The Wind in the Willows

Directed and choreographed by Will Tuckett
Royal Opera House
Duchess Theatre

Will Kemp as Ratty Credit: Johan Persson
Cris Penfold as Toad Credit: Johan Persson

A perfect pantomime alternative, Will Tuckett's Wind in the Willows provides light-hearted festive fun.

The tale is narrated by Tony Robinson and Martin Ward's Butterworth-inspired score is saccharinely sweet, yet a wonderful, cheeky humour animates this eminently English work of dance theatre.

Keeping the flowing, florid language style of Kenneth Grahame's original tale, we are introduced to the riverbank characters. Mole (Clemmie Sveaas) rolls out of a rug and, with a red-tinged nose, is adorably shy. Tuckett's choreographic style is hardly groundbreaking, but it's his added fine character details which makes this work so endearing.

The animals play on a set littered with giant household furniture form which blue blankets are pulled to ripple as the river, a chair upturned becomes toads prison, and the cast nip in and out of a giant wardrobe hidey hole.

Costumes (Nicky Gillibrand) are based on an English sporting look, lots of tweed, waistcoats and brown lace-ups. Atop of these are beanie hats with knitted ducks wobbling, grey bunny ears and a whole rowing boat fixed around Ratty's waist.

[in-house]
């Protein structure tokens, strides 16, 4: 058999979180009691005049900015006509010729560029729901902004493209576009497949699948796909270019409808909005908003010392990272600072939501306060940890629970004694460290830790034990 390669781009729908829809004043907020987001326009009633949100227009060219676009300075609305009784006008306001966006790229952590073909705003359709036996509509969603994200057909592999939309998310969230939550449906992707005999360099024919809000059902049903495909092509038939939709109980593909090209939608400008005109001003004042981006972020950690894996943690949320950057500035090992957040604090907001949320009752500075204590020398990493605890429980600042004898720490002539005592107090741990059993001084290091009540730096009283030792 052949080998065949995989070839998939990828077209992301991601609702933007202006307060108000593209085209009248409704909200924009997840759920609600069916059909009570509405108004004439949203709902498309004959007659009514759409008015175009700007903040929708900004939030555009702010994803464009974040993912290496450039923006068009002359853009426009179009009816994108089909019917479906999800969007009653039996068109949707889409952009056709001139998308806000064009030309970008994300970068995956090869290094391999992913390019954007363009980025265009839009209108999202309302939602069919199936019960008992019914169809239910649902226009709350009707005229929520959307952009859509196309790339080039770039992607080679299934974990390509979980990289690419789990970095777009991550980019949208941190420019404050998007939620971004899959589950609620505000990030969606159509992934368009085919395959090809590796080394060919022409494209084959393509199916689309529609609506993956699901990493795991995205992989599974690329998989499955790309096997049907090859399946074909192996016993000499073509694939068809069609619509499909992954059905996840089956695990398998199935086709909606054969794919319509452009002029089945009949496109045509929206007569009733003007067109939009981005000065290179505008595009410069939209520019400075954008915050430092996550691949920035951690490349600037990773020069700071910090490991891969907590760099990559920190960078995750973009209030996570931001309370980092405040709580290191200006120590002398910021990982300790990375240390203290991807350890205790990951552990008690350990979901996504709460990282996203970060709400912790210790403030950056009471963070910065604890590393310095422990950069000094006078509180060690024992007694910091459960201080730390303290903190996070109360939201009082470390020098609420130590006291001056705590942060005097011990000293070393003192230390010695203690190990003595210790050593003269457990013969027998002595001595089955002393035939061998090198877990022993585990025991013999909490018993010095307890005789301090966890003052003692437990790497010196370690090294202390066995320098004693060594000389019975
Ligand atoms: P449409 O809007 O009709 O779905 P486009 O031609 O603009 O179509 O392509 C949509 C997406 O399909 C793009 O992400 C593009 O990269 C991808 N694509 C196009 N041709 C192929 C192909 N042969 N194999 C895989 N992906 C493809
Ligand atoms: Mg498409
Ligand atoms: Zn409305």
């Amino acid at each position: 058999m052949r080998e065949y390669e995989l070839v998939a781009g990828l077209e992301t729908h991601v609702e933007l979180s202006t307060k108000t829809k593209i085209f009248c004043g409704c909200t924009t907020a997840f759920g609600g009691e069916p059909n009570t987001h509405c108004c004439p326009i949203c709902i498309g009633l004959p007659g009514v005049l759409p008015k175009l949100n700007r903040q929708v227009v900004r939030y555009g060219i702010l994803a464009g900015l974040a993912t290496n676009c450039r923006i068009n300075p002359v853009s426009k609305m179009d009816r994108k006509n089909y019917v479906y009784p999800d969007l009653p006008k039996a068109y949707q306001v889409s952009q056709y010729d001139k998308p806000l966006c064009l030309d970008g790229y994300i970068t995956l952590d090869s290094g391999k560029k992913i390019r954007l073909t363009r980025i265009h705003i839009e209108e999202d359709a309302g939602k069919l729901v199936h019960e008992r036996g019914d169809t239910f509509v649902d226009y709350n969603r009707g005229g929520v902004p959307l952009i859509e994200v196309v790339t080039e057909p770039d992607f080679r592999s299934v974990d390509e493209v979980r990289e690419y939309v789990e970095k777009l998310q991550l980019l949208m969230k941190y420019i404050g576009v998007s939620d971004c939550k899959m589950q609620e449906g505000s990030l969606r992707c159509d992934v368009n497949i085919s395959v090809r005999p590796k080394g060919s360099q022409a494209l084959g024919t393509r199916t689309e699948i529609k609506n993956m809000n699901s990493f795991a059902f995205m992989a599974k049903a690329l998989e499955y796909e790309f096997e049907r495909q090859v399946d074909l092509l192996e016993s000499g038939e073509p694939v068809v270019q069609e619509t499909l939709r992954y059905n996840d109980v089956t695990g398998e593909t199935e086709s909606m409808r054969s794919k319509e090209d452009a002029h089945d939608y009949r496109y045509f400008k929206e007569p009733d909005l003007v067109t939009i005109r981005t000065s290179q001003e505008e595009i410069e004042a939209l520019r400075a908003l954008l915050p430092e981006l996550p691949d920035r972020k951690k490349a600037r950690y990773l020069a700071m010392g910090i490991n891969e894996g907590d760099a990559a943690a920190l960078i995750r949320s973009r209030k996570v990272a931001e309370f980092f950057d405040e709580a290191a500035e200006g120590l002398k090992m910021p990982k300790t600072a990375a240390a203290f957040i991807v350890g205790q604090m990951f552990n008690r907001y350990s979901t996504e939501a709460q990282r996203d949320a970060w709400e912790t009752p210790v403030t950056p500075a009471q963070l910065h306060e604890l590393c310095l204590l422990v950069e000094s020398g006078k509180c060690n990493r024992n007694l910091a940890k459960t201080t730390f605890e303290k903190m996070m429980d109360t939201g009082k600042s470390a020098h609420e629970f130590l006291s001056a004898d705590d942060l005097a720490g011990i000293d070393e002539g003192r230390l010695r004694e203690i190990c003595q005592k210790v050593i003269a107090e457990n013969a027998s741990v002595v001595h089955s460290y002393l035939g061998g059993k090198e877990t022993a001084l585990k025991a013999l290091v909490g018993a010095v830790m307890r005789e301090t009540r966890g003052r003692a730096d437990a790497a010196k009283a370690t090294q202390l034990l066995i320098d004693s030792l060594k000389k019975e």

The only break from the English gentry attire arrives with the weasels, who are John Travolta-esque punks. Black quiffs quivering, strutting their fancy footwork, the weasels sneer at the established nobility, stealing Toad Hall. Alongside the punks are puppeteers wielding 2-foot long, sinewy, furry weasels.

Every single person onstage is so perfect for their role, it feels as if the piece had been choreographed with them in mind. Toad’s (Cris Penfold) boundless energy means he leaps and zooms around, terrifying with his motorcar and bounding over his friends. Topped off with manic grins and wide-eyed excitement, Grahame’s Toad character has leapt out of the book into reality with Tuckett’s choreography.

Ratty (Will Kemp) is a suave, debonair gent with a twitching nose and a fondness for expansive sniffs whilst Badger (Christopher Akrill) is the brain behind the operation.

It's the fourth run of this ballet since its creation for the opening of the Linbury stage at the Royal Opera House. It now marks another new era as the first ever ROH transfer to the West End, now playing at the Duchess Theatre.

This popular number had adults and children melting alike. The riverbank creatures so brilliantly brought to life, coupled with a smattering of interval snow, certainly warms your heart for Christmas.

Reviewer: Louise Lewis

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